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Tachina fera

Lat. “Tachina fera“
species of family “Bristle Flies“
1 species

The species Tachina fera is found in various regions including Europe, North Asia, Japan, and North Africa. It inhabits humid regions, meadows, forests, woodland, and natural gardens. Tachina fera has a distinctive appearance with grayish upperside thorax, yellow-orange abdomen, and long bristles on the thorax and abdomen. They are parasitoids of caterpillars, mainly those from the families Noctuidae and Lymantriidae. There are two generations of Tachina fera per year, and they play a role in forest pest control.

Distribution
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This species can be found in the entire Palearctic realm, across Europe as far north as Scandinavia and European Russia. It is also present in Israel and North Asia, east to China, Mongolia, Korea, and Japan, and in North Africa.

Habitat
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These flies inhabit the vegetation of humid regions, meadows, woodland, forests, forest edges, clearings, heath and moorland and natural gardens.

Description
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Tachina fera can reach a length of 9–14 millimetres (0.35–0.55 in), with a wingspan of 16–27 mm. These tachinids show a grayish upperside of the thorax, due to dense pollinosity, with regular black stripes. The abdomen is yellow orange with a wide black dorsal stripe ending in a point . They are bristly on the thorax and abdomen, especially towards the tip, where they have long thorn-shaped, protruding black bristles. Close to the thorax there is a striking, orange-red and shiny ‘bump’ called postscutellum, with a thin black edge. The head is yellowish colored, with long antennae, whose second segment is yellow, while the third, much shorter, is black. The back of the head shows yellowish hairs and the large compound eyes are red in color. The size of the eyes in relation to the head is sex dependent. The palps of the mouthparts are long, thin and thread like. The wings are slightly yellow tinged, show a brownish yellow veining and are yellow brown at the base. Calyptrae are whitish yellow. The legs are predominantly yellowish, but in the male they are usually dark with a yellow tip. This species is very similar to Tachina magnicornis, that is a little smaller, has a medial dorsal band forming lozenges and that does not terminate in a point.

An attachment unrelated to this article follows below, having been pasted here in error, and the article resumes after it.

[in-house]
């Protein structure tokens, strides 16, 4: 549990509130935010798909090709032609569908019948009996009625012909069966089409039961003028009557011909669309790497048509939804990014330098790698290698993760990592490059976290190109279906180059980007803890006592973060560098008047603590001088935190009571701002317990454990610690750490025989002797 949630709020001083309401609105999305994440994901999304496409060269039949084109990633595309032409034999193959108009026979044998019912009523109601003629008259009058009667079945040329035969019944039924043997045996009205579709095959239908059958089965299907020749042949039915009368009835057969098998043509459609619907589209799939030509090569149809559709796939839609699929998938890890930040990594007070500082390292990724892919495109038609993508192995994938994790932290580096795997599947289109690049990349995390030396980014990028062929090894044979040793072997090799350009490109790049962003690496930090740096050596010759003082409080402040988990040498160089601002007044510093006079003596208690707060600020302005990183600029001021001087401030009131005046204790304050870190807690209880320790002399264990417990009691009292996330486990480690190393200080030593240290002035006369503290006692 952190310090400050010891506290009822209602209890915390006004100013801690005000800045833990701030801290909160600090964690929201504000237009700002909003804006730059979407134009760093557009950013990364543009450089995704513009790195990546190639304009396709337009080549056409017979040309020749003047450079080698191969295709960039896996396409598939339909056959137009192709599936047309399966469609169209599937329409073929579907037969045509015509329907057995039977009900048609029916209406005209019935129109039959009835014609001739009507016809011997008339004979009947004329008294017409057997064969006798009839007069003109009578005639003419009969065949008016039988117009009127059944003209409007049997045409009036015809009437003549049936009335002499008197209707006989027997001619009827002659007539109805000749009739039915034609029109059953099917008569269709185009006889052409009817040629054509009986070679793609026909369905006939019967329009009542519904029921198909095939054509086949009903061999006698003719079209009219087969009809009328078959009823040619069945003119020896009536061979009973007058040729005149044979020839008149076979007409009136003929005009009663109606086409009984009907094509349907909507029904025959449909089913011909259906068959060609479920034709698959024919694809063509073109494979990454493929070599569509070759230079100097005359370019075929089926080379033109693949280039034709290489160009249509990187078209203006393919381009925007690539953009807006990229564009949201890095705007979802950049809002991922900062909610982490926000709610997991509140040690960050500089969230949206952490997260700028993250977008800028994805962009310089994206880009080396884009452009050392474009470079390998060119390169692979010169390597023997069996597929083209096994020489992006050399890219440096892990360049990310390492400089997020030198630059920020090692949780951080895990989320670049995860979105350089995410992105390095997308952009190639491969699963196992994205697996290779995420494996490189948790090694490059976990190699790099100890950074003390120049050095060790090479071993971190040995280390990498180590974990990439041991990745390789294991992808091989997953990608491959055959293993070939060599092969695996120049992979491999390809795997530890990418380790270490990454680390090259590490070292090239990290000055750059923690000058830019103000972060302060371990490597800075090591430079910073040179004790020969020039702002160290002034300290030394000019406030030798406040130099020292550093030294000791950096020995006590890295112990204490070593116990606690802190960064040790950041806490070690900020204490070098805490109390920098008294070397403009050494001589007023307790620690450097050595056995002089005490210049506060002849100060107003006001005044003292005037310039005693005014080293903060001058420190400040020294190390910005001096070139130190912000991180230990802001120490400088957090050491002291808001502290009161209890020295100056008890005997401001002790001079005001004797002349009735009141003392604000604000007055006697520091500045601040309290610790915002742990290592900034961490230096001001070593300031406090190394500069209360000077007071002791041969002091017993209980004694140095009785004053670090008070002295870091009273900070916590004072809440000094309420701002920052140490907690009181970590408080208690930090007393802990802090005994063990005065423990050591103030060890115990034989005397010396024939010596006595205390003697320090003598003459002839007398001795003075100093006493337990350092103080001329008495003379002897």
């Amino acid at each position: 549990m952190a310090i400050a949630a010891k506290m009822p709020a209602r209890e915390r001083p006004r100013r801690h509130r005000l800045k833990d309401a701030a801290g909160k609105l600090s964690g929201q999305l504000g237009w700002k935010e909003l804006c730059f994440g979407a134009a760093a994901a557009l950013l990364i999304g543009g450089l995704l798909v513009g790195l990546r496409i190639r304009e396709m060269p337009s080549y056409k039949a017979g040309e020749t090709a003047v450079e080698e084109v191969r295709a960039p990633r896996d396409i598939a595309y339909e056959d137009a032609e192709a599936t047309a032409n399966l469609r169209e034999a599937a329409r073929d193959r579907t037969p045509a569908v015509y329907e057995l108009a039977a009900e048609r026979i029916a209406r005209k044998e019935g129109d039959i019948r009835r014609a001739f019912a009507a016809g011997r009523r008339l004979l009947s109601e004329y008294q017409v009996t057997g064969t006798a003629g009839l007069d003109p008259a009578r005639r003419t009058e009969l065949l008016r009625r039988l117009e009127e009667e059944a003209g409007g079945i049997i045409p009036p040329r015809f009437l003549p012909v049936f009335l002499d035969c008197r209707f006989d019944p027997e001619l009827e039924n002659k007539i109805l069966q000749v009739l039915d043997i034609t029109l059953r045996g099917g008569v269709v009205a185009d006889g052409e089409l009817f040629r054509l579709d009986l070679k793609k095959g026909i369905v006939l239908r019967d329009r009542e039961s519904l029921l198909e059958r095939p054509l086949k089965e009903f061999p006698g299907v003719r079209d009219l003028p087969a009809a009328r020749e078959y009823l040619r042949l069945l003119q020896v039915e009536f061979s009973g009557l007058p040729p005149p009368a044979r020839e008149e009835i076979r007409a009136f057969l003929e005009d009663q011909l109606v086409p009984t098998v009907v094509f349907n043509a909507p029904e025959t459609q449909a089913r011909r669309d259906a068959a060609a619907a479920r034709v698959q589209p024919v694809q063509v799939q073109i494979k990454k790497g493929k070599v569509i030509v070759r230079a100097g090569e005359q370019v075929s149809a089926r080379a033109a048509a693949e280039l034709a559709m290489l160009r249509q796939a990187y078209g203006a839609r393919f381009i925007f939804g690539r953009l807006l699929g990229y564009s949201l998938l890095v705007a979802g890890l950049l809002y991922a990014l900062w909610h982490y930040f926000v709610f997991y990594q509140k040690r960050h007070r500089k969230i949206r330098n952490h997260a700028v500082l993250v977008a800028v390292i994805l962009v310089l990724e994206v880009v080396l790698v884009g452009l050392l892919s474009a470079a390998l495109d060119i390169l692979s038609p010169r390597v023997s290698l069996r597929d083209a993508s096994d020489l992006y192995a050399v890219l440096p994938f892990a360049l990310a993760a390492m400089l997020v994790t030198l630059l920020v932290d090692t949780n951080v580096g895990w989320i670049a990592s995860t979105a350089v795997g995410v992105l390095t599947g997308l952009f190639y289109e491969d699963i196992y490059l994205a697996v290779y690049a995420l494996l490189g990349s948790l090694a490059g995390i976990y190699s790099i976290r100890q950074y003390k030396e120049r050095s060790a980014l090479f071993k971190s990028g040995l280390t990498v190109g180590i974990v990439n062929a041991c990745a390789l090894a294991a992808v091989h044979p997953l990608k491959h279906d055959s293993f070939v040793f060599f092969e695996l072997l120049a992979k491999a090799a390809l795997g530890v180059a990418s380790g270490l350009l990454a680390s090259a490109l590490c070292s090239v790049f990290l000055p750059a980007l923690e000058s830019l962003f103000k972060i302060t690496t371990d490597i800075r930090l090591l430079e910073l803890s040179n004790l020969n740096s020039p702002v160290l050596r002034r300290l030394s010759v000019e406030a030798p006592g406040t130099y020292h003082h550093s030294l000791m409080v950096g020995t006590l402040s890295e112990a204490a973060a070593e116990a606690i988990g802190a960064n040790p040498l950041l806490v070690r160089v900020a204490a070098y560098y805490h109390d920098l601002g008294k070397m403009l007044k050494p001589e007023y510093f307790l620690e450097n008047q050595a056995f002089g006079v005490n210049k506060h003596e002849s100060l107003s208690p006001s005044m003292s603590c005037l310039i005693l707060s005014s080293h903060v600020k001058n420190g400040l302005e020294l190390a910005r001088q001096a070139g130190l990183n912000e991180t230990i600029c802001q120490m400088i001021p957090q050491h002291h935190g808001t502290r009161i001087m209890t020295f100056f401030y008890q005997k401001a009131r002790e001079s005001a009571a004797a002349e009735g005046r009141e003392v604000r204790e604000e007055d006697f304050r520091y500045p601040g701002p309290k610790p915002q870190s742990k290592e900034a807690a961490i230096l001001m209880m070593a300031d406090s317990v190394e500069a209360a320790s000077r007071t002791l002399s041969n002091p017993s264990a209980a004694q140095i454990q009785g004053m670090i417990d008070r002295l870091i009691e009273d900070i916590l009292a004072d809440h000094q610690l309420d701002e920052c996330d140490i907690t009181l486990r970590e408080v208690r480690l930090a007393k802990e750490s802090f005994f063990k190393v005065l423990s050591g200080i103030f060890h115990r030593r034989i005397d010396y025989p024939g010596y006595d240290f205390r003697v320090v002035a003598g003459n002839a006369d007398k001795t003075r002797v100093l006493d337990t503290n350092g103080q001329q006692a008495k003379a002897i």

Biology
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There are two generations per year, as this species is bivoltine. Adults can be seen from the end April to the end June and from mid-July to mid-October. They feed on nectar and pollen of flowers, especially of Asteraceae (Cirsium arvense) and Apiaceae (Heracleum sphondylium). Females do not lay eggs, like a parasitic wasp, in the caterpillar, but on the leaves of a potential nutritive plant of the host caterpillars. When the eggs hatch the young larvae enter the body of the caterpillars (one larva per caterpillar) and eat them from the inside. In fact larvae are parasitoids of the caterpillars and larvae of other young insects, but mainly of moths in the families Noctuidae and Lymantriidae. In Britain afflicted species include the broom moth (Ceramica pisi), the dun-bar (Cosmia trapezina), small Quaker (Orthosia cruda) and common Quaker (Orthosia cerasi). They also parasitize caterpillars of the gypsy moth (Lymantria dispar), the black arches (Lymantria monacha), and the pine beauty (Panolis flammea). Pupation occurs outside the host in the soil litter. After about two weeks the adult flies will appear. This species has a potential economic importance in forest pest control.

Bibliography
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Agnieszka Draber-Mońko: State of knowledge of the tachinid fauna of Eastern Asia, with new data from North Korea. Part II. Tachininae. In: FragmentaFaunistica, 54(2), 2011, S. 157–177. F.I. van Emden: Diptera Cyclorrhapha Calyptrata (1) Section a: Tachinidae and Calliphoridae. Handbook for the identification of British insects Vol X Part 4a. Published by the Royal Entomological Society of London, 1954 H.P. Tschorsnig, V.A. Richter: Kap. 3.54. Family Tachinidae. In: L Papp, B Darvas (editors): Contributions to a Manual of Palaearctic Diptera, Vol 3: Higher Brachycera. Science Herald, Budapest 1998, S. 691–827. John O. Stireman III, James E. O’Hara, D. Monty Wood: Tachinidae: Evolution, Behavior, and Ecology. In: Annual Revue of Entomology, 51, 2006, S. 525–555, doi:10.1146/annurev.ento.51.110104.151133 N. Muráriková, J. Vanhara, A. Tóthová, J. Havel: Polyphasic approach applying artificial neural networks, molecular analysis and postabdomen morphology to West Palaearctic Tachina spp. (Diptera, Tachinidae). In: Bulletin of Entomological Research, 101, 2011, S. 165–175, doi:10.1017/S0007485310000295 Sergey P.Gaponov: Evolution trends in Tachinid egg morphology. In: Arch. Universidad de Granada, 9, 1997, S. 33–54.

== References ==

The species Tachina fera is found in various regions including Europe, North Asia, Japan, and North Africa. It inhabits humid regions, meadows, forests, woodland, and natural gardens. Tachina fera has a distinctive appearance with grayish upperside thorax, yellow-orange abdomen, and long bristles on the thorax and abdomen. They are parasitoids of caterpillars, mainly those from the families Noctuidae and Lymantriidae. There are two generations of Tachina fera per year, and they play a role in forest pest control.

Ancestry Graph

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Further Information

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This article uses material from the Wikipedia article Tachina fera the free encyclopedia Wikipedia which is released under Creative Commons Attribution-ShareAlike 4.0 International License). On Wikipedia a list of authors is available.